Be Vigilant Against eBay Buyer Fraud
Consumers aren't the only ones who need to protect themselves when purchasing goods online. Here's how eBay business owners can protect themselves from common crimes and illicit practices.
Most eBay buyers know to watch out for sellers who don'tdeliver the goods. After all, no one wants to pay for an item andthen never have it arrive. But fraud isn't limited to sellers.There are plenty of fraudulent buyers, too, and you can protectyourself against them by knowing how to prevent the most commoncrimes and illicit practices.
Many eBay members treat eBay as a game and don't understandor don't care that it's a legal marketplace where lawsapply. Undoubtedly, most of these are neo-postadolescents, but evensome adults aren't above acting with this kind of disdain forthe system, too. This is a real problem for sellers, perhaps theNo. 1 problem. If the winning bidder doesn't pay, a simpleauction turns into an unpleasant task of bill collecting.
To avoid this scenario, set up a system that notifies winningbidders about shipping and handling charges and how you preferpayment. If they don't pay after successive requests, notifyeBay and relist the auction. EBay will not charge you in this case.Always give negative feedback to the nonpayers, but don't getemotional. Just state the facts.
By not shipping a product until payment has cleared, you'redoing as much as you can to protect yourself. Although counterfeitchecks, cashier's checks and money orders are easy to make,it's unlikely that someone would use them for Internetpurchases. The culprit could be traced both through theInternet-access account and the delivery address. Nonetheless, itpays to be cautious, particularly when handling large orders.
Realistically, you'll probably ship before cashier'schecks and money orders clear. But you're taking a chance indoing so. Don't ever ship before a personal check clears. Toomany eBay sellers have been burned by buyers with insufficientfunds. This is common knowledge on eBay.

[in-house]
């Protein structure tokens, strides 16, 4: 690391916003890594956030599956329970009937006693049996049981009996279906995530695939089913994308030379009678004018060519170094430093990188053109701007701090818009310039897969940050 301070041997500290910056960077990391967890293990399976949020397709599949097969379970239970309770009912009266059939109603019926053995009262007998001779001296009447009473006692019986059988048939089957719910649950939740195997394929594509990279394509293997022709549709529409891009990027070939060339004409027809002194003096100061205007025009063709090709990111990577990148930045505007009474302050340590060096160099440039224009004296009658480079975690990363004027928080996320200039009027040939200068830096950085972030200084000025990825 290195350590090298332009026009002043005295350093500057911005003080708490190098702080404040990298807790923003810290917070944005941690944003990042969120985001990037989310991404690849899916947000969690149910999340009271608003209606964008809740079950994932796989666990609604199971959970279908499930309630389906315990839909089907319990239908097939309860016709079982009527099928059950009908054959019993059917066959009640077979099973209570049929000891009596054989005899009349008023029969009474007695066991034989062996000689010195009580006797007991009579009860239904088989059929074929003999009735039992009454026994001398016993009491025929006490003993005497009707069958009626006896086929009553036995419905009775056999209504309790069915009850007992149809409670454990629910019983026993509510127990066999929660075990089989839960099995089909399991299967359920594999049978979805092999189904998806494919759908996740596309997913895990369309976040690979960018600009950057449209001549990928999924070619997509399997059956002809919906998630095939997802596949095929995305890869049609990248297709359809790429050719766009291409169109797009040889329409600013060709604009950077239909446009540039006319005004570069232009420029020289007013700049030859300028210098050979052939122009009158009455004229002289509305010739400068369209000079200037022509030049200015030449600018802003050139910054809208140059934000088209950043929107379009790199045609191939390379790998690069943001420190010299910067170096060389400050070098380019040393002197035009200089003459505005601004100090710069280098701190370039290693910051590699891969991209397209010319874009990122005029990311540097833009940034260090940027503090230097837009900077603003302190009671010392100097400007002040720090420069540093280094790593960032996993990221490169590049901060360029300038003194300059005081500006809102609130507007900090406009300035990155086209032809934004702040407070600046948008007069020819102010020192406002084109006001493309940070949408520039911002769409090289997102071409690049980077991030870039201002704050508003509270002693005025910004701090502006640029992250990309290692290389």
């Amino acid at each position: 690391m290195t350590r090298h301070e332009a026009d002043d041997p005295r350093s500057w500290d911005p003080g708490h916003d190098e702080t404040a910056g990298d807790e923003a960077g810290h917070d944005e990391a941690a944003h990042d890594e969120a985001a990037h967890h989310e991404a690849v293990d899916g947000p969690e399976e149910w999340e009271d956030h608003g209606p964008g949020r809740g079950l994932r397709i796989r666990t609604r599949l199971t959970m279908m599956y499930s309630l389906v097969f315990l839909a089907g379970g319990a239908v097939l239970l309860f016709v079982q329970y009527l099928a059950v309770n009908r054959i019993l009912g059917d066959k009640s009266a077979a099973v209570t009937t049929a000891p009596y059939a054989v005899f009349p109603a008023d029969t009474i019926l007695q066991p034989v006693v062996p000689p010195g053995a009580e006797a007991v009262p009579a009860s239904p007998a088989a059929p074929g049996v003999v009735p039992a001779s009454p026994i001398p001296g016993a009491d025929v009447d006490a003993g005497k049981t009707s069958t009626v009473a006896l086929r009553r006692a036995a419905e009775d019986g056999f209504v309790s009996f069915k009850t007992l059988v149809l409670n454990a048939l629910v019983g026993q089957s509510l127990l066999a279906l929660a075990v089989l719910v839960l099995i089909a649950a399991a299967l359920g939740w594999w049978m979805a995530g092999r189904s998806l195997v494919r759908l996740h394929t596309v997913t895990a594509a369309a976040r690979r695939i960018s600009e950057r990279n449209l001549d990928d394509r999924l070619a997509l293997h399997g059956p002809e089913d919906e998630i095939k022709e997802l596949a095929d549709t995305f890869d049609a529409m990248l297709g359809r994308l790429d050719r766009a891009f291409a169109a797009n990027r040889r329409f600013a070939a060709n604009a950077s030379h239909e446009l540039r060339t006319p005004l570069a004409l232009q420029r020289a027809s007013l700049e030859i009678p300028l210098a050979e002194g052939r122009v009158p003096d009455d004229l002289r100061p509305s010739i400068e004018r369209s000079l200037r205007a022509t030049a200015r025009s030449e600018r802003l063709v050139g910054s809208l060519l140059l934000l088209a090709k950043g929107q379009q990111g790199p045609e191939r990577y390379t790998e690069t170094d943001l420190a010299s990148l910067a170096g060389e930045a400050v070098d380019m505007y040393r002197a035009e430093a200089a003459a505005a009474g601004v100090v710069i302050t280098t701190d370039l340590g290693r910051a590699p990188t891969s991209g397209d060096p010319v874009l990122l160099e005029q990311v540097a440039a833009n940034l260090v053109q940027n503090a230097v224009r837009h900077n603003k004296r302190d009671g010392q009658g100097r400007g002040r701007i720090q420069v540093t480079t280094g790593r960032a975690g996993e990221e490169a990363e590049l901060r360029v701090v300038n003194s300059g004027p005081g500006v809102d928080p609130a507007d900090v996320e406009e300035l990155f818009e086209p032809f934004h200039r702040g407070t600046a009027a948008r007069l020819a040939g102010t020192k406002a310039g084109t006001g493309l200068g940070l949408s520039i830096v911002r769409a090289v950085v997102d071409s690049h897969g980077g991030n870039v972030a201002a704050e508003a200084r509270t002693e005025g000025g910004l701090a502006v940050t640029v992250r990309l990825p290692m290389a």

Nevertheless, it's good customer service to ship as soon asyou receive payment. You might receive bounced checks on which youcan't collect, but you can factor these into your expenses.Physical stores often have to do this. You'll build yourcustomer-service reputation by shipping immediately.
When to Ship
Deciding when to ship isn't easy, considering that waitingfor a payment to clear is not good customer service. If you sellfive-dozen $25 items each week and experience only one or twobounced checks, you might opt to ship as soon as the checks arereceived. Your loss is small and you need a lot of customers.Still, if you sell three $1,700 items a week, you might want towait for a payment to clear before you ship your product.
If a check bounces, try cashing it again as long as your bankdoesn't apply charges. In the end, when you've lost yourpatience and haven't been paid, report your loss to eBay andgive negative feedback to the winning bidder. If the loss is largeenough, pursue a remedy, such as filing a criminal complaint orfiling a lawsuit.
Credit-card fraud is widespread. Stolen credit-card numbersabound. The most quickly growing crime is identity theft. Theobject of the identity thief is to get cash and merchandise usingsomeone else's credit card.
It's not a good idea to ship to a different address from theone for the credit card used to purchase the item.